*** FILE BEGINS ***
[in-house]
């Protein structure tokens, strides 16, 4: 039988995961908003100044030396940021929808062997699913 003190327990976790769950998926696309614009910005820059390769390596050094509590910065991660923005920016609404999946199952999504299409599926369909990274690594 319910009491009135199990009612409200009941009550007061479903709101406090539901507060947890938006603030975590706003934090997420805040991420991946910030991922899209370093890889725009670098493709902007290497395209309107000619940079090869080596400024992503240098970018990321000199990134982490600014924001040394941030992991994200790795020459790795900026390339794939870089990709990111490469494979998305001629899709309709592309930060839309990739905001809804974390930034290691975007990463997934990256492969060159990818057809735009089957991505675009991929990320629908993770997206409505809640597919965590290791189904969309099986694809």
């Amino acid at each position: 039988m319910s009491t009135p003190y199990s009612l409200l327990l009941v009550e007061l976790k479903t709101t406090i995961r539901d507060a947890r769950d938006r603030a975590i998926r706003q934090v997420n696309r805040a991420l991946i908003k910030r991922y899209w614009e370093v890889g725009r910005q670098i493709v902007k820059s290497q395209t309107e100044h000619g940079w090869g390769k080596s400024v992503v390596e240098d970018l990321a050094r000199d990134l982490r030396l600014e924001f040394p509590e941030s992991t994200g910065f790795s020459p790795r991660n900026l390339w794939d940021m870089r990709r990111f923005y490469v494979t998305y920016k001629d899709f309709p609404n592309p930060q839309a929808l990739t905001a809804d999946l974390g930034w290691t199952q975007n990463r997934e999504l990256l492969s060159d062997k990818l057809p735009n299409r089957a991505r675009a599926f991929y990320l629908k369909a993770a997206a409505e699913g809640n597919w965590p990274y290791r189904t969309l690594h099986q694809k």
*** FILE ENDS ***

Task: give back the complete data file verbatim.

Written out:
[in-house]
């Protein structure tokens, strides 16, 4: 039988995961908003100044030396940021929808062997699913 003190327990976790769950998926696309614009910005820059390769390596050094509590910065991660923005920016609404999946199952999504299409599926369909990274690594 319910009491009135199990009612409200009941009550007061479903709101406090539901507060947890938006603030975590706003934090997420805040991420991946910030991922899209370093890889725009670098493709902007290497395209309107000619940079090869080596400024992503240098970018990321000199990134982490600014924001040394941030992991994200790795020459790795900026390339794939870089990709990111490469494979998305001629899709309709592309930060839309990739905001809804974390930034290691975007990463997934990256492969060159990818057809735009089957991505675009991929990320629908993770997206409505809640597919965590290791189904969309099986694809």
């Amino acid at each position: 039988m319910s009491t009135p003190y199990s009612l409200l327990l009941v009550e007061l976790k479903t709101t406090i995961r539901d507060a947890r769950d938006r603030a975590i998926r706003q934090v997420n696309r805040a991420l991946i908003k910030r991922y899209w614009e370093v890889g725009r910005q670098i493709v902007k820059s290497q395209t309107e100044h000619g940079w090869g390769k080596s400024v992503v390596e240098d970018l990321a050094r000199d990134l982490r030396l600014e924001f040394p509590e941030s992991t994200g910065f790795s020459p790795r991660n900026l390339w794939d940021m870089r990709r990111f923005y490469v494979t998305y920016k001629d899709f309709p609404n592309p930060q839309a929808l990739t905001a809804d999946l974390g930034w290691t199952q975007n990463r997934e999504l990256l492969s060159d062997k990818l057809p735009n299409r089957a991505r675009a599926f991929y990320l629908k369909a993770a997206a409505e699913g809640n597919w965590p990274y290791r189904t969309l690594h099986q694809k």